I never panic when these storms come. We live right near the water, but we are 75 feet above sea level, and set back 120 yards or so from the high tide line. My neighborhood often loses power, so we are well prepped. We take these things in stride.

Long before the weekend, we had all the usual precautions set: We have lots of dry food and bottled water stored, plenty of batteries, paper goods, and an emergency hand crank radio with cell phone charger built in at the ready. SOP.

When we know the storm is coming, we tank up the cars, get cash from ATM, take in the outdoor furniture cushions, flip over the tables, buy extra propane for grill, lock the grill wheels, remove the dangling/light stuff, put the garbage cans in the garage. We fill freezer bags with water, they go in the freezer (they will keep food cold for a few days if we loser power). Charge up everything that can be charged.

You know, the usual suburban prep stuff.

I always wonder how the people freaking out last minute forgot the “advance” part of advance planning. Last night, the gas stations and supermarkets were mobbed.

This is so similar to investing: People never seem to think about the future before the storm, instead flipping out during or afterwards. Here’s some free advice: The time to read the card in the seartback in front of you is when you are before takeoff and on the tarmac — not when the oxygen masks drop after the plane dives 5,000 feet.

This morning, I took the AWD wagon out to top it off at 8am (you cant pump gas if electricity goes out). There is a light drizzle, 10-20 mph winds. Roads were mostly empty, gas stations had plenty of gas, supermarket deserted.

It was kinda creepy.

I got a touch of the paranoia. So on the off chance that we would be without power for a week, I bought yet more emergency rations: Dried fruit, powerbars, bottled water, canned tuna, crackers, etc. Gas stations had plenty of fuel,  Supermarkets shelves were well stocked.

~~~

PS:   All you fiat money folks — the little green pieces of paper in my wallet bought me food, gas, water, supplies and medicine. Since you think they have no value, please contact me and I give them a good home.

Be back soon . . .

Category: Markets, Psychology

Please use the comments to demonstrate your own ignorance, unfamiliarity with empirical data and lack of respect for scientific knowledge. Be sure to create straw men and argue against things I have neither said nor implied. If you could repeat previously discredited memes or steer the conversation into irrelevant, off topic discussions, it would be appreciated. Lastly, kindly forgo all civility in your discourse . . . you are, after all, anonymous.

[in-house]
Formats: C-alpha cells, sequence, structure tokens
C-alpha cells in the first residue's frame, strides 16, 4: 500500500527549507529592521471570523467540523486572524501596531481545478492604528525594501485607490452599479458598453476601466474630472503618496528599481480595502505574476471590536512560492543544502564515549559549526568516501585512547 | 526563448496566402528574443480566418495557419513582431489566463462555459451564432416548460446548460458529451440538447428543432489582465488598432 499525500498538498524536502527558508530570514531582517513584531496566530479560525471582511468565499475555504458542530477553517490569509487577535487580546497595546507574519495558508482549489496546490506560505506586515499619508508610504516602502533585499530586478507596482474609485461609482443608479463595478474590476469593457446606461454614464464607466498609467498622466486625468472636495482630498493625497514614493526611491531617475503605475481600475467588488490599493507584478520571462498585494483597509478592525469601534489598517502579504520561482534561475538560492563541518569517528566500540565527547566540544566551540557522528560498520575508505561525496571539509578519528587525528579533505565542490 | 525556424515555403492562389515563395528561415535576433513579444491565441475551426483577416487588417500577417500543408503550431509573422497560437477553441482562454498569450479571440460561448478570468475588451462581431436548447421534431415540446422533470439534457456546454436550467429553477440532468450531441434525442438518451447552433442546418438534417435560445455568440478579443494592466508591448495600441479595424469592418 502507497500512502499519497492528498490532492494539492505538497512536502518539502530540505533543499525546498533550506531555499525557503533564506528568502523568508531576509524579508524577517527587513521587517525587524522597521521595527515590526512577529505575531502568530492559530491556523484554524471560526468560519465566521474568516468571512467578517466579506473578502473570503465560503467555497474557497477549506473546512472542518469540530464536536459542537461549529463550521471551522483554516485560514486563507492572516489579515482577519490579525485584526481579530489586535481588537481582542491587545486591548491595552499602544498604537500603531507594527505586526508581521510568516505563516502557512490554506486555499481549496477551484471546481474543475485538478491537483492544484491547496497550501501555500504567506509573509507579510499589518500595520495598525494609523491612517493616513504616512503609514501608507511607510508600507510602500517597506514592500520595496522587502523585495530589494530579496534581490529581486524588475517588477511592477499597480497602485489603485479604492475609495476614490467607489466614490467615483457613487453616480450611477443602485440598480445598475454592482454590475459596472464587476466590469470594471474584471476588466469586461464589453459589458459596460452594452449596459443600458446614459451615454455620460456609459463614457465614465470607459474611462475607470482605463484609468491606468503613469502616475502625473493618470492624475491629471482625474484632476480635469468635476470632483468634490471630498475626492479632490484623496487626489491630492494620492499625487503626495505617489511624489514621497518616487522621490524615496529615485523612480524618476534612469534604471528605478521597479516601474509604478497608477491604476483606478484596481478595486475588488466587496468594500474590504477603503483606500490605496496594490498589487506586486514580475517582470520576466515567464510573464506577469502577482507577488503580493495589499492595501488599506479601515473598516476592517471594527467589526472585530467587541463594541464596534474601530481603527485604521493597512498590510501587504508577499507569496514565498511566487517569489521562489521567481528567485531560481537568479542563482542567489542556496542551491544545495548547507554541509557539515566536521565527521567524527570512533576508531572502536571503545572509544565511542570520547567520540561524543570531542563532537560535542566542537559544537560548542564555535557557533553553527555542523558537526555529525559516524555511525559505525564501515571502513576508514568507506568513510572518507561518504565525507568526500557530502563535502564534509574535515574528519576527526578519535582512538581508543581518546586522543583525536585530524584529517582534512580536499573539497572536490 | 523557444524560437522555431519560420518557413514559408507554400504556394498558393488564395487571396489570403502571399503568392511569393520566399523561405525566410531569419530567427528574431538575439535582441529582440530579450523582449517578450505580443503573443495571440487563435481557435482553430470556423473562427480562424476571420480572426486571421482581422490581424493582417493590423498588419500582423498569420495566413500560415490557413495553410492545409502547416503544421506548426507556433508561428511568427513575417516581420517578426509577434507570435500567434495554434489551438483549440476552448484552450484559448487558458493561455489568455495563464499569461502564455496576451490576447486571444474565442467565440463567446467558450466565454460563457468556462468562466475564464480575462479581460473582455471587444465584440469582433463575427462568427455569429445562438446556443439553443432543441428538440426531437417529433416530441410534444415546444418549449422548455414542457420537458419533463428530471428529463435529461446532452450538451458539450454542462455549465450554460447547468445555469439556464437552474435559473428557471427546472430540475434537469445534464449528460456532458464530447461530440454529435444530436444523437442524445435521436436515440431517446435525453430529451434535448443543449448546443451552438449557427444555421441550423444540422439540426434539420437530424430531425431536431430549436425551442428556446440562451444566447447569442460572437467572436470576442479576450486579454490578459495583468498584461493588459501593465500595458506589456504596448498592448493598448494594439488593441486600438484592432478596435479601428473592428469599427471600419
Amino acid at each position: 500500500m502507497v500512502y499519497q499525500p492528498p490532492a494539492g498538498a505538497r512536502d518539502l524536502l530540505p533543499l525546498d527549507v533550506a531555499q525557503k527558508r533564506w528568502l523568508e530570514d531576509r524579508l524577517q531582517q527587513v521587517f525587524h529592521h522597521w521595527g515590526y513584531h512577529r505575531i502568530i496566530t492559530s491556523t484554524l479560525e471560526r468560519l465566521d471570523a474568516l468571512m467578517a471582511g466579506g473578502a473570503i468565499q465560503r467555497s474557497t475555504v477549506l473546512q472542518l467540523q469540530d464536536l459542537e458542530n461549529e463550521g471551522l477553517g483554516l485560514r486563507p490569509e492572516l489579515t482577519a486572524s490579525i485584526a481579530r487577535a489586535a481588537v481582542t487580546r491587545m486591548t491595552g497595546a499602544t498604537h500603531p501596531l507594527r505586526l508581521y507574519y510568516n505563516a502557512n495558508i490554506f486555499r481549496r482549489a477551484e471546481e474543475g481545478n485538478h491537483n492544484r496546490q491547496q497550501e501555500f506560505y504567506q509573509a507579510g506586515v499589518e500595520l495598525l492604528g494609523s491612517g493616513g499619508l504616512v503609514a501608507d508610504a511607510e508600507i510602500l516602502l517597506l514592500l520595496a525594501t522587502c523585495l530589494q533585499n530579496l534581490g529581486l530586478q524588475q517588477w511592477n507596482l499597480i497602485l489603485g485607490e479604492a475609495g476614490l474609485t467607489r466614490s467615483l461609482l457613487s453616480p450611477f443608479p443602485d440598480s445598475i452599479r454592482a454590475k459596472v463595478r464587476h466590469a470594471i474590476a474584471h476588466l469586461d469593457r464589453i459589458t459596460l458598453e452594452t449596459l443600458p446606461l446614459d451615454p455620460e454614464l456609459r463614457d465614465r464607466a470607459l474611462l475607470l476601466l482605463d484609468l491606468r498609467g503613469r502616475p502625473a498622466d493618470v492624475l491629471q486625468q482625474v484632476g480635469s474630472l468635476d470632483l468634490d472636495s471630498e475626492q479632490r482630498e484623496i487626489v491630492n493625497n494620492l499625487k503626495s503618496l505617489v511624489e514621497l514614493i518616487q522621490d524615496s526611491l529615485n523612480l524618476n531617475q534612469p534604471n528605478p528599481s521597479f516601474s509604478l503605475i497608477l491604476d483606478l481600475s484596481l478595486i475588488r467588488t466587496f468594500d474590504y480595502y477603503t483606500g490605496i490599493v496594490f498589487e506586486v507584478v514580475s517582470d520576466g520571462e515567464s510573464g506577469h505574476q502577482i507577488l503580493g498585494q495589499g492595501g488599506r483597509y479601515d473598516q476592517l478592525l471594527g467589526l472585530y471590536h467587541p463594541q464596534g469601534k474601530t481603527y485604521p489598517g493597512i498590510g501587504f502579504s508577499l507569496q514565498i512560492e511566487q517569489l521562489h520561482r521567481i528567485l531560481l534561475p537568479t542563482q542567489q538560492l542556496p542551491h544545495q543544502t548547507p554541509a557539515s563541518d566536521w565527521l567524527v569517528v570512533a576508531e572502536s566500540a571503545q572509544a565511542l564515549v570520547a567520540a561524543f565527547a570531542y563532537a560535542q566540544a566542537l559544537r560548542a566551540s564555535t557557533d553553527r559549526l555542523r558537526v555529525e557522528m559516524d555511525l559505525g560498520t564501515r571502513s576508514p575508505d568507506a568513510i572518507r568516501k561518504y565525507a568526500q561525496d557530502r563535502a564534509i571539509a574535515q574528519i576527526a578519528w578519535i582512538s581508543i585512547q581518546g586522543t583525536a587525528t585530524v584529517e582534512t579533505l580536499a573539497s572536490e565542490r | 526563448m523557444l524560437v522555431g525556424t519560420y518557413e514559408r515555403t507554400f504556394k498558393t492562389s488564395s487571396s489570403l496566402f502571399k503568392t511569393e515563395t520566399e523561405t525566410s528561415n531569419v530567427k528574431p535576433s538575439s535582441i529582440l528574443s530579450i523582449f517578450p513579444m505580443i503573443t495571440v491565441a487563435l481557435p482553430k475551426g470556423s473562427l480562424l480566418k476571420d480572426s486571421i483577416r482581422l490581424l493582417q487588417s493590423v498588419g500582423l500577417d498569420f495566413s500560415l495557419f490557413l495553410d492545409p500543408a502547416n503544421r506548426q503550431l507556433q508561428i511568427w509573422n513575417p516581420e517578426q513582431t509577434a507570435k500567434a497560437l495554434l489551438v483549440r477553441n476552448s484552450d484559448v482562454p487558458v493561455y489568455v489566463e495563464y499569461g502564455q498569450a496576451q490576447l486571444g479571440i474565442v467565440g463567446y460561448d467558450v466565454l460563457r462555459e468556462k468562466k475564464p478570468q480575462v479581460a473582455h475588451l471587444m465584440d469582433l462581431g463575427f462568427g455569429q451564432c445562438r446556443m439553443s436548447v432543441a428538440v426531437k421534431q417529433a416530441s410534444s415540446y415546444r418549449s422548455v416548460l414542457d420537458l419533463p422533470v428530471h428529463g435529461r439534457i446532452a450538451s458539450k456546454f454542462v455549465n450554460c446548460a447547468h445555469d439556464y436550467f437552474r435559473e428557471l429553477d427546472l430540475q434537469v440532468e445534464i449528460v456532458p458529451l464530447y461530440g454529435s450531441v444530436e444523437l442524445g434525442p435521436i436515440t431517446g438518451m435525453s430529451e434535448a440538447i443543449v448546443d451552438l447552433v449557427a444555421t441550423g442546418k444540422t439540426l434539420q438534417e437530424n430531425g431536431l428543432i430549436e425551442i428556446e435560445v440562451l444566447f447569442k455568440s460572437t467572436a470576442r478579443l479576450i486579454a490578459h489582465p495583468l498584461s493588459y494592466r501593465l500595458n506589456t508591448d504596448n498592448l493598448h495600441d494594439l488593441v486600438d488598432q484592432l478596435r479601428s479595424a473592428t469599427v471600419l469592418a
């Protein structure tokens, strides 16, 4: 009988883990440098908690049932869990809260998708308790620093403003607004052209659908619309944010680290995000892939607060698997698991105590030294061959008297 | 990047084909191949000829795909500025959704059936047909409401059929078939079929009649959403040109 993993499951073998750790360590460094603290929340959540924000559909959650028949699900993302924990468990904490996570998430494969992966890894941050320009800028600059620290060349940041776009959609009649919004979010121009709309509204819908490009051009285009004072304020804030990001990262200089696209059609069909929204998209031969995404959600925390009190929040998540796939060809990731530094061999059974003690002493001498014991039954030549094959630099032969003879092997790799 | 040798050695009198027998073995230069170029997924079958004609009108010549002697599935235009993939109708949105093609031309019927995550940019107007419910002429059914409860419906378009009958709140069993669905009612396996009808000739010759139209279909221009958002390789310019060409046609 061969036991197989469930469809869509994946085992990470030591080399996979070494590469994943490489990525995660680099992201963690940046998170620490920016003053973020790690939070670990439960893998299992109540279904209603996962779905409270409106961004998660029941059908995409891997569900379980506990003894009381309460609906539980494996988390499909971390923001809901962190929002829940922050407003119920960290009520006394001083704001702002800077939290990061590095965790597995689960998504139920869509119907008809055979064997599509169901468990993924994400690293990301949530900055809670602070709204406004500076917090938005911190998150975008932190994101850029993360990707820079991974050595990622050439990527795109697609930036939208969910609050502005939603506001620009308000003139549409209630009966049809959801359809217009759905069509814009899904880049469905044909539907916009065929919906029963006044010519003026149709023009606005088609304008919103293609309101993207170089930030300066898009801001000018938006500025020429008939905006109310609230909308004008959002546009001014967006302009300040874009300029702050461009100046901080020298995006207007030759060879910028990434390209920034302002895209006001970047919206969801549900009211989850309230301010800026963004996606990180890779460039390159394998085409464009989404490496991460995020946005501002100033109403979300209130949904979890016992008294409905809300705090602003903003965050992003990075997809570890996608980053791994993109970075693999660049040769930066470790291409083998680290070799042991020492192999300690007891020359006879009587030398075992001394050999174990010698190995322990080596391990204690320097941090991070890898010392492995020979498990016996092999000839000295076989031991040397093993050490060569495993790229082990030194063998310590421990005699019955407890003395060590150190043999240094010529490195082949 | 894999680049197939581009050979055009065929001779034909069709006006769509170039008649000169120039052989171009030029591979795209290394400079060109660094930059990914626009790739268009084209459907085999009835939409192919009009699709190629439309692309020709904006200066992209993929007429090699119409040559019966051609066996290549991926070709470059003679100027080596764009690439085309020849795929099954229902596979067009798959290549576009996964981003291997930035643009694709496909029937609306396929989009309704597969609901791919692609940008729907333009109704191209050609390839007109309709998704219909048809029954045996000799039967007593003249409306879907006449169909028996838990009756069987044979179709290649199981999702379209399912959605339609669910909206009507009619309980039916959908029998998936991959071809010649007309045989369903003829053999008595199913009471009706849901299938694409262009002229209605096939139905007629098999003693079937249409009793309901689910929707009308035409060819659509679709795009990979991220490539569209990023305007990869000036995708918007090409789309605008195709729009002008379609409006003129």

28 Responses to “Hunkered Down & Waiting . . .”

  1. Born Again says:

    In the aftermath of Hurricane Katrina, the entire city of Houston decided to evacuate as Hurricane Rita approached. I remember watching on television as freeways became parking lots. My father and I spent the day before Rita made landfall taking down my father’s dog-ear picket fence, nailing the boards together and using the final masterpiece to board-up the windows. I remember thinking to myself “this is either a great example of human ingenuity or a sign that mankind is doomed”.

    As I rode through the neighborhood on my bicycle I had the feeling that I was in a post-apocalyptic setting. The streets were empty and the silence was scary. Eventually a few people made the return from their exodus on the bottlnecked freeways; figuring it was better to stay home through a hurricane than parked on the freeway.

    The day after Rita it had to be 100 degrees outside. As my father and I rebuilt the fence, enjoying the cheapest imported beer we could find, I couldn’t help wonder if the hysteria of the evacuation was a microcosm of some sort.

  2. theexpertisin says:

    You neglected to list one important item that we on the southeast coast know is a must have:

    Making sure your liquor cabinet is stocked.

  3. gloeschi says:

    “All you fiat folks…” I know you were just teasing. But I’d like to sell you some air. So you can hand me back those green pieces of paper/cotton mix. What? Don’t want to buy air from me? Because it’s abundantly available? Ah, stuff only has a value if it is of a certain scarcity. The Fed is doing the best to reduce scarcity of fiat money. At least air has a certain ‘utility’ value. Well, maybe you could start a fire with dollar bills.

  4. Thx, Barry…good info.
    I also heard that it’s a good idea to fill your bathtub up with water and have a good supply of water purification tablets on hand.

  5. Thx, Barry…good info.
    I also heard that it’s a good idea to fill your bathtub up with water and have a good supply of water purification tablets on hand.

  6. Stay safe and good luck to all!

  7. sakhalinsk says:

    It’s a pretty strange feeling, being over here in the UK & reading the various blogs & news reports. There’s plenty of breathless hype, but it’s very hard to get real facts and understand how strong (or not) Sandy is likely to be… much of the reportage seems to be recounting the human reaction to the impending storm, not the technical facts or predictions.

    In a way, it’s an interesting study into human psychology.